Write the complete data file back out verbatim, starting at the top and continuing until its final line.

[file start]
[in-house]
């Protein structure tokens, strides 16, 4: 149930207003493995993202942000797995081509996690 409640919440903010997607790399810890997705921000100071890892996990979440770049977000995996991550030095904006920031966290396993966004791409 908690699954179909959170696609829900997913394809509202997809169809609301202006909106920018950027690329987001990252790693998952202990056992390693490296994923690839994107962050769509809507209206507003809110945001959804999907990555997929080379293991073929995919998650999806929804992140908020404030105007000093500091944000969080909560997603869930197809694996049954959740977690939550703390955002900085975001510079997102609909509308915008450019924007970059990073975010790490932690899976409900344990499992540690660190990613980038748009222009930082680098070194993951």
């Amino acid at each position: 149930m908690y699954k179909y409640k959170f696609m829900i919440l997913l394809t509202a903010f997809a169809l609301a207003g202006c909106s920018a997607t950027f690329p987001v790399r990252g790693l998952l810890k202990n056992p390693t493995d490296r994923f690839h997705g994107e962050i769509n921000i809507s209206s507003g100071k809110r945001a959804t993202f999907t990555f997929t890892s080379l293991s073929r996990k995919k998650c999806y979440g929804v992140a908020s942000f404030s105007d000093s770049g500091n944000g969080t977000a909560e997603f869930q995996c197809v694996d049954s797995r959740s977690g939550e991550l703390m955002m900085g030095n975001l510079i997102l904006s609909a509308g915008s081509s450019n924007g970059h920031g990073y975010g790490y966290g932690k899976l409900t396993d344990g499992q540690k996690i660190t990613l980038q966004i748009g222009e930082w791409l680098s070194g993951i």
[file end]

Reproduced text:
[in-house]
């Protein structure tokens, strides 16, 4: 149930207003493995993202942000797995081509996690 409640919440903010997607790399810890997705921000100071890892996990979440770049977000995996991550030095904006920031966290396993966004791409 908690699954179909959170696609829900997913394809509202997809169809609301202006909106920018950027690329987001990252790693998952202990056992390693490296994923690839994107962050769509809507209206507003809110945001959804999907990555997929080379293991073929995919998650999806929804992140908020404030105007000093500091944000969080909560997603869930197809694996049954959740977690939550703390955002900085975001510079997102609909509308915008450019924007970059990073975010790490932690899976409900344990499992540690660190990613980038748009222009930082680098070194993951």
């Amino acid at each position: 149930m908690y699954k179909y409640k959170f696609m829900i919440l997913l394809t509202a903010f997809a169809l609301a207003g202006c909106s920018a997607t950027f690329p987001v790399r990252g790693l998952l810890k202990n056992p390693t493995d490296r994923f690839h997705g994107e962050i769509n921000i809507s209206s507003g100071k809110r945001a959804t993202f999907t990555f997929t890892s080379l293991s073929r996990k995919k998650c999806y979440g929804v992140a908020s942000f404030s105007d000093s770049g500091n944000g969080t977000a909560e997603f869930q995996c197809v694996d049954s797995r959740s977690g939550e991550l703390m955002m900085g030095n975001l510079i997102l904006s609909a509308g915008s081509s450019n924007g970059h920031g990073y975010g790490y966290g932690k899976l409900t396993d344990g499992q540690k996690i660190t990613l980038q966004i748009g222009e930082w791409l680098s070194g993951i």